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The law of Pennsylvania consists of several levels, including constitutional, statutory, regulatory and case law. The Pennsylvania Consolidated Statutes form the general statutory law.


See also: Government of Pennsylvania

Title page of the 1853 Laws of Pennsylvania

The Constitution of Pennsylvania is the foremost source of state law.[citation needed] Legislation is enacted by the Pennsylvania General Assembly, published in the Laws of Pennsylvania, and codified in the Pennsylvania Consolidated Statutes. State agency regulations (sometimes called administrative law) are published in the Pennsylvania Bulletin and codified in the Pennsylvania Code.

Pennsylvania's legal system is based on common law, which is interpreted by case law through the decisions of the Supreme Court, Superior Court, and Commonwealth Court, which are published in the Pennsylvania State Reports and the Pennsylvania Reporter.[citation needed] Municipalities may also promulgate local ordinances. In addition, there are also several sources of persuasive authority, which are not binding authority but are useful to lawyers and judges insofar as they help to clarify the current state of the law.[citation needed]


The organic source of state law is the Constitution of Pennsylvania. Although the original Constitution of Pennsylvania was ratified in 1776, more than ten years before the Constitution of the United States, the U.S. Constitution has legal supremacy in matters relating to (or, in pursuance thereof...) powers delegated to the federal government in the U.S. Constitution. The people of the States are supreme and sovereign in the constitutional U.S. system. The people of the States created the federal government and delegated to it a few enumerated powers to which it is properly limited. The current Pennsylvania Constitution dates from 1968.


Pursuant to the state constitution, the Pennsylvania General Assembly has enacted various laws, known as "slip laws".[1] These are published in the official Laws of Pennsylvania, also known as the "Pamphlet Laws" or generically as "session laws".[1] Pennsylvania is currently undertaking its first official codification process in the Pennsylvania Consolidated Statutes.[2][3] They are published by the Pennsylvania Legislative Reference Bureau (PALRB or LRB).[4]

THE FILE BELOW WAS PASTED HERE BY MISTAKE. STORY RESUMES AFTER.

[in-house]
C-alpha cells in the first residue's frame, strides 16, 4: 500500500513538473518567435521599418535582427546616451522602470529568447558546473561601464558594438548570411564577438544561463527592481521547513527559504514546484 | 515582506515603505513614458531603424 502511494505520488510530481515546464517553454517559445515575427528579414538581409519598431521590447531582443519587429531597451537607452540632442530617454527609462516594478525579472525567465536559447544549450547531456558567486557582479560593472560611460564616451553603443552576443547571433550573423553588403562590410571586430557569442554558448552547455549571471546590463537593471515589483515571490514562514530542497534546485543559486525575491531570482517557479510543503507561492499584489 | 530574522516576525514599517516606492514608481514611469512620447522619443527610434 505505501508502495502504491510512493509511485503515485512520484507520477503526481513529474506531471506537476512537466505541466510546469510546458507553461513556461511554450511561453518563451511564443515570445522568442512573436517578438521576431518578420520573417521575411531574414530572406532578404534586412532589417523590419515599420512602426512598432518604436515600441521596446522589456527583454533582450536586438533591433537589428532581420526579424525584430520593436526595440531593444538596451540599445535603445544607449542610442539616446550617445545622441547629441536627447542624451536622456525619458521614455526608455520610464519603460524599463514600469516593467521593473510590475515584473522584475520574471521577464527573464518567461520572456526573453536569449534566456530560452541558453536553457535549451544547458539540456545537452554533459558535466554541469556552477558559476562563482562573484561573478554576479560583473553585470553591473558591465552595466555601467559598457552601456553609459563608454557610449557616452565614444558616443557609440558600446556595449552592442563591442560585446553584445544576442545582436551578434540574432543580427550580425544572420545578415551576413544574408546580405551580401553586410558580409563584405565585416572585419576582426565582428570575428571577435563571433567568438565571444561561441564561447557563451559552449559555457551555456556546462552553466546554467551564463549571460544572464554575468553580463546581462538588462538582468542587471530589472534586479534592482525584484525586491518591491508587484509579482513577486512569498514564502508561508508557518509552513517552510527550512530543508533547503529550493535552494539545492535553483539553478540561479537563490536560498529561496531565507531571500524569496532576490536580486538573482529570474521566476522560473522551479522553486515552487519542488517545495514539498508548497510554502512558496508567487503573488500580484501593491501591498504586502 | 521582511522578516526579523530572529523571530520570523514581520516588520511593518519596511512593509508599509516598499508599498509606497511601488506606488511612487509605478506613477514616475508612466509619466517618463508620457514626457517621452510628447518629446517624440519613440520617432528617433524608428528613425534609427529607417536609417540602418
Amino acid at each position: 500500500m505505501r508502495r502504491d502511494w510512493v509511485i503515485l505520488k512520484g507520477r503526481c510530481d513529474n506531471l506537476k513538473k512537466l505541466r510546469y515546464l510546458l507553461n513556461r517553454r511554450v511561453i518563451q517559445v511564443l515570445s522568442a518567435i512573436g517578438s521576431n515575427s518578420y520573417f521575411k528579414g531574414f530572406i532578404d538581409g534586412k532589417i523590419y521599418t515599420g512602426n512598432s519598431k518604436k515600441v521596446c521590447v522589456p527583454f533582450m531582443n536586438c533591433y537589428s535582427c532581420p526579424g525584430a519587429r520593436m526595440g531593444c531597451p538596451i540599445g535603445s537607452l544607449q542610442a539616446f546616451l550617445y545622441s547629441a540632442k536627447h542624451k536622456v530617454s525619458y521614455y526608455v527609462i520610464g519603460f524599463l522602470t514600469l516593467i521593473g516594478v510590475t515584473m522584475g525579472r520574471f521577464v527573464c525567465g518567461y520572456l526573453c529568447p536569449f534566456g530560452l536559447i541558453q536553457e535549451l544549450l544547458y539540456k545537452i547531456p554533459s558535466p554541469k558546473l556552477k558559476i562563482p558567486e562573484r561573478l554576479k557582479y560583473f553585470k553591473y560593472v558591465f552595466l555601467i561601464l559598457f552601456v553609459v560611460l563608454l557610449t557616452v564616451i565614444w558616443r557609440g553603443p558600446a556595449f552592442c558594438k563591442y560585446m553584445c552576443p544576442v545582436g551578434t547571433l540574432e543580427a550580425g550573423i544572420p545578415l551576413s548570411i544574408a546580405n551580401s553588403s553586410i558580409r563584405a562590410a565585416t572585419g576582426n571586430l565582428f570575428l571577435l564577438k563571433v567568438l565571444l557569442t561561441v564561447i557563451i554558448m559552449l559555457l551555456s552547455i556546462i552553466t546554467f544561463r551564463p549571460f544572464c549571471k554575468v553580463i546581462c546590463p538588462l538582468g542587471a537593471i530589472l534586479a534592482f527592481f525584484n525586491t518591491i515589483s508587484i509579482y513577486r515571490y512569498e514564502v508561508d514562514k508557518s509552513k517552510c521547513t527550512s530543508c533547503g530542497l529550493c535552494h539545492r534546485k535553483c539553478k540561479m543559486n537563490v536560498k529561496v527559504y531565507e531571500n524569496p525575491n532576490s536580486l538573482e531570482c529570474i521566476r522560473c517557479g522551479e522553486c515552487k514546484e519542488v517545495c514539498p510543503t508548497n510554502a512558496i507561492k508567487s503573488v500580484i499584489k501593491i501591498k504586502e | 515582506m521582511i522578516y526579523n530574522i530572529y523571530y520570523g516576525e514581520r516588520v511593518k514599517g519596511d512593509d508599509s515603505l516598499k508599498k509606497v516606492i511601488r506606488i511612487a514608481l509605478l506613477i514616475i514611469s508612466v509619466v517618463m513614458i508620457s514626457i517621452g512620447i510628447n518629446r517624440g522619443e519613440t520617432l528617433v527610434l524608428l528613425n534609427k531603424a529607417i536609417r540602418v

There are also several unofficial sources for statutes. The old, unofficial codification is Purdon's Pennsylvania Statutes, which is also being updated in line with the new codification as Purdon's Pennsylvania Consolidated Statutes Annotated.[2][3] In addition, there are several historic sources of session laws. The Pennsylvania Statutes at Large contain charters, laws in force and obsolete laws from 1682 through 1809; publication began in 1896 and are being digitized by the LRB.[3][5] Smith's Laws contain public laws in force from 1700 through 1829, and were published prior to the Statutes at Large, beginning in 1810.[3]


Front page of volume 45 of the Pennsylvania Bulletin

Pursuant to certain statutes, state agencies have promulgated bodies of regulations (sometimes called administrative law). The regulations are codified in the Pennsylvania Code (Pa. Code).[6] The Pennsylvania Bulletin is the weekly gazette containing proposed, enacted and emergency rules and other notices and important documents.[7] Changes in the Pennsylvania Code are made via the Pennsylvania Code Reporter, a monthly loose-leaf supplement.[7] They are compiled, edited and supplemented by the Pennsylvania Legislative Reference Bureau.[4]

Case law

See also: Judiciary of Pennsylvania